18. In regard to the impact of China’s island-building and other activities on the marine environment, the Tribunal retained its own independent experts to assess the harm caused by these activities. The arbitrators found that the harm caused by China was devastating and irreparable, as the Philippines had claimed.
19. In regard to fishing at Scarborough Shoal, the Tribunal found, based on the historical evidence, that both Filipino and Chinese fishermen had conducted traditional fishing activities at the Shoal since time immemorial, without interference by governmental authorities. On this basis, the Tribunal concluded that, regardless of which State is sovereign over the Shoal – a matter that was beyond its jurisdiction to decide - the fishermen of both States enjoy traditional rights to engage in the same practices that they have historically exercised. This meant that China could not continue to prevent Filipino fishermen from exercising these rights.
20. In essence, the Philippines prevailed on all of its central claims. But, as many have asked, what does this mean, if China refuses to comply with the Award?
21. This is a legitimate question, and one that reaches beyond China and this particular case. Put more broadly, the question might be phrased: what does it mean for the Law of the Sea, and for the rule of law in general, if States – especially Great Powers – refuse to comply with their legally binding obligations under treaties to which they voluntarily became parties, or with their obligations under judicial judgments or arbitral awards rendered by duly constituted and fully competent international courts or arbitral tribunals?
22. My first observation is that, given the nature of the case, it would be extremely detrimental to the international legal order for China’s defiance of the arbitral Award, if that is what China persists in doing, to be acquiesced in by the international community, and especially by the more than 160 States Parties to the Law of the Sea Convention. China’s actions, especially its insistence on enforcement of its nine-dash line and historical rights claims, have been found to violate the most fundamental principles of the Convention, in derogation of the rights of the Philippines, and by implication, those of the other coastal States along the South China Sea.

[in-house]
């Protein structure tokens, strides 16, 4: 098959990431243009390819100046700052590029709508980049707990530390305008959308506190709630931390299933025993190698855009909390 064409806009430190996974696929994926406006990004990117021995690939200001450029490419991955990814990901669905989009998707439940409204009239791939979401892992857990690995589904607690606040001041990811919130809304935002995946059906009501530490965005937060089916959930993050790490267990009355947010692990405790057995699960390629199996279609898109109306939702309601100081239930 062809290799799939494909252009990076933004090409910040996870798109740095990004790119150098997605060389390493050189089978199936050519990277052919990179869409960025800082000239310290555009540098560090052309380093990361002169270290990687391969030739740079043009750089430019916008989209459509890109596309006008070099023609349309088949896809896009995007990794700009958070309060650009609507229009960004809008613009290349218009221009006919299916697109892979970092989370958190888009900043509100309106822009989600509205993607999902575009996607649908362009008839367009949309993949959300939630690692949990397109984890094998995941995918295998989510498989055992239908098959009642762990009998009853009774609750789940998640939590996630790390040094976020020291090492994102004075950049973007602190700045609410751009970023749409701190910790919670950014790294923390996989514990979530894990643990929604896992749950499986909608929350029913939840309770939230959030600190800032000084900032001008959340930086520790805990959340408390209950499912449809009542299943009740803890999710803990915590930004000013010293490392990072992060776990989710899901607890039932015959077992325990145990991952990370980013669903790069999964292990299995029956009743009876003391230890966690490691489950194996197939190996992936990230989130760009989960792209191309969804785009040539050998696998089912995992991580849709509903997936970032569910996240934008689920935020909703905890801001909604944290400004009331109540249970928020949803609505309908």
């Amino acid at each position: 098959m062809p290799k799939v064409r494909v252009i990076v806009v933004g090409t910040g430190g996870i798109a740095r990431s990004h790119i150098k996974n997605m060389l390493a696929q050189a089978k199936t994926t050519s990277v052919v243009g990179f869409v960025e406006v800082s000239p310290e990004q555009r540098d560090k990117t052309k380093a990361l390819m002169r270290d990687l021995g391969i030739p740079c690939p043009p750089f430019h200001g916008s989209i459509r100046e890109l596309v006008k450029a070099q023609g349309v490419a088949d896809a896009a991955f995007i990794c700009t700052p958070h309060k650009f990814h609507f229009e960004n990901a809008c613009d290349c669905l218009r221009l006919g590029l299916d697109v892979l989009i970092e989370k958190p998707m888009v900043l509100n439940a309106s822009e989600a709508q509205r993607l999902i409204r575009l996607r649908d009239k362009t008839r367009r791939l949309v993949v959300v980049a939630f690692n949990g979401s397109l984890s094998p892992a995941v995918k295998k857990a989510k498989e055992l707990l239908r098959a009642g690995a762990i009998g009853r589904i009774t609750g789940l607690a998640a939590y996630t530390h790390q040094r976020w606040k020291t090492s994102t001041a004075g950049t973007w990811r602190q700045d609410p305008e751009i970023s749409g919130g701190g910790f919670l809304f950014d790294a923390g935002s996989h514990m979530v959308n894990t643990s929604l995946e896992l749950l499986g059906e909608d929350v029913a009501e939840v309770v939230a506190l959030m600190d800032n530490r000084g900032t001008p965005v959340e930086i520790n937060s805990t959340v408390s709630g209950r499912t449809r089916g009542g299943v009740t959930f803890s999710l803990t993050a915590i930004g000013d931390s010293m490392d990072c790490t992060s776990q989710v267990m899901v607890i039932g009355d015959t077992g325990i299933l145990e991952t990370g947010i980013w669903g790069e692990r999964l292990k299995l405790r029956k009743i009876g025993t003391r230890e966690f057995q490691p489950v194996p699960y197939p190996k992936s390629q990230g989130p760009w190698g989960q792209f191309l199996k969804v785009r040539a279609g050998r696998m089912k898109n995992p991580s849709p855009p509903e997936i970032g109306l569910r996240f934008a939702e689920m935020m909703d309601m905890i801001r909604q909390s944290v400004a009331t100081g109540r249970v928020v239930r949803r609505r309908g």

23. This is a very special Convention. It was envisioned by its framers, including China, as a constitution for the world’s oceans and seas, regulating virtually every aspect, from navigation to environmental protection, to boundaries, to maritime zones and rights to resources, to undersea cables, to deep seabed mining, and on and on. It has been one of the most successful treaties in the history of international law. It enjoys near universal acceptance. And it has kept peace and order on the seas, and facilitated the orderly and equitable exploitation of resources, for more than a generation.
24. China’s policies and actions threaten the viability of the Convention. If China can disregard the Convention, then so can other States. This should be unacceptable to the international community. It should also be unacceptable to China. China itself has much to lose from the unraveling or weakening of the Convention. It has extensive rights under the Convention that it would not want to put in jeopardy. It might one day find these rights threatened by other Great Powers with interests in the South China Sea. The Convention would protect China in those circumstances.
25. The United Nations Charter gives a special role to certain of the world’s most powerful States, including China. It makes them permanent members of the Security Council, and it gives them veto power over Council resolutions. But it does not exempt them from the rules set forth in the Charter, or any other rules of international law. Nor do United Nations Conventions or other multilateral treaties make exceptions to their rules for the Great Powers.
26. The same fundamental legal rules and principles, reflected in international agreements like the Law of the Sea Convention or adopted by custom, apply to all States. It could not be otherwise. The majority of States simply would not accept being bound by rules that exempted other States, solely on the basis of their size or power.